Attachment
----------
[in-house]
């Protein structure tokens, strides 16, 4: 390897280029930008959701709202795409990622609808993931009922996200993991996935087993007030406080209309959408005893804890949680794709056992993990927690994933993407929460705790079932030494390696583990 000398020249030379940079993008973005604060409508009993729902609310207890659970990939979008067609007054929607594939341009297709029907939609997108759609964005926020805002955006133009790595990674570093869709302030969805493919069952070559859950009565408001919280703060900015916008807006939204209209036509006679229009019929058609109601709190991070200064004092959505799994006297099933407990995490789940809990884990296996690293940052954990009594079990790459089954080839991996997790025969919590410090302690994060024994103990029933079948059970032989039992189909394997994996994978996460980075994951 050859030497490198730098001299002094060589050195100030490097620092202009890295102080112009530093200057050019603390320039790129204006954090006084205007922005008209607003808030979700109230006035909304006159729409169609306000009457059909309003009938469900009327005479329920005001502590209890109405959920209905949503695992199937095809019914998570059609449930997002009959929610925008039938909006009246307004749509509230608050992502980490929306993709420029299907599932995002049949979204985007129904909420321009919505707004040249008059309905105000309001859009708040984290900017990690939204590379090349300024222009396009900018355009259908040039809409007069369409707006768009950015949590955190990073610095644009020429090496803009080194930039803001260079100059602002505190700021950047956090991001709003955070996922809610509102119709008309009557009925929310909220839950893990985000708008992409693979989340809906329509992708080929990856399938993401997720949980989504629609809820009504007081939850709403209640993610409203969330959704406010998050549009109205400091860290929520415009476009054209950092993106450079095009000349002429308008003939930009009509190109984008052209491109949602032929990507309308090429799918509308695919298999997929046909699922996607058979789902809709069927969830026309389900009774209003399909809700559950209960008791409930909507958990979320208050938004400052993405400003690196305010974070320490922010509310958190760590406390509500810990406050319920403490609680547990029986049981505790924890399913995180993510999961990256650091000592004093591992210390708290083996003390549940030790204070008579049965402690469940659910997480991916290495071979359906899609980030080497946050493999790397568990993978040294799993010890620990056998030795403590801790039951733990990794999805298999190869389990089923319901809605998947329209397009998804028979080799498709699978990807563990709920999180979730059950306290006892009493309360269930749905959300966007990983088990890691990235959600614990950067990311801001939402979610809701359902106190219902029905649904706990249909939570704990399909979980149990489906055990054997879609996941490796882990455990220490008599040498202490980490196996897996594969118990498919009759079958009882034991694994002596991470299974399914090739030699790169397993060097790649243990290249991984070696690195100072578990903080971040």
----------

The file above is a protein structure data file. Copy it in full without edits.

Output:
[in-house]
């Protein structure tokens, strides 16, 4: 390897280029930008959701709202795409990622609808993931009922996200993991996935087993007030406080209309959408005893804890949680794709056992993990927690994933993407929460705790079932030494390696583990 000398020249030379940079993008973005604060409508009993729902609310207890659970990939979008067609007054929607594939341009297709029907939609997108759609964005926020805002955006133009790595990674570093869709302030969805493919069952070559859950009565408001919280703060900015916008807006939204209209036509006679229009019929058609109601709190991070200064004092959505799994006297099933407990995490789940809990884990296996690293940052954990009594079990790459089954080839991996997790025969919590410090302690994060024994103990029933079948059970032989039992189909394997994996994978996460980075994951 050859030497490198730098001299002094060589050195100030490097620092202009890295102080112009530093200057050019603390320039790129204006954090006084205007922005008209607003808030979700109230006035909304006159729409169609306000009457059909309003009938469900009327005479329920005001502590209890109405959920209905949503695992199937095809019914998570059609449930997002009959929610925008039938909006009246307004749509509230608050992502980490929306993709420029299907599932995002049949979204985007129904909420321009919505707004040249008059309905105000309001859009708040984290900017990690939204590379090349300024222009396009900018355009259908040039809409007069369409707006768009950015949590955190990073610095644009020429090496803009080194930039803001260079100059602002505190700021950047956090991001709003955070996922809610509102119709008309009557009925929310909220839950893990985000708008992409693979989340809906329509992708080929990856399938993401997720949980989504629609809820009504007081939850709403209640993610409203969330959704406010998050549009109205400091860290929520415009476009054209950092993106450079095009000349002429308008003939930009009509190109984008052209491109949602032929990507309308090429799918509308695919298999997929046909699922996607058979789902809709069927969830026309389900009774209003399909809700559950209960008791409930909507958990979320208050938004400052993405400003690196305010974070320490922010509310958190760590406390509500810990406050319920403490609680547990029986049981505790924890399913995180993510999961990256650091000592004093591992210390708290083996003390549940030790204070008579049965402690469940659910997480991916290495071979359906899609980030080497946050493999790397568990993978040294799993010890620990056998030795403590801790039951733990990794999805298999190869389990089923319901809605998947329209397009998804028979080799498709699978990807563990709920999180979730059950306290006892009493309360269930749905959300966007990983088990890691990235959600614990950067990311801001939402979610809701359902106190219902029905649904706990249909939570704990399909979980149990489906055990054997879609996941490796882990455990220490008599040498202490980490196996897996594969118990498919009759079958009882034991694994002596991470299974399914090739030699790169397993060097790649243990290249991984070696690195100072578990903080971040």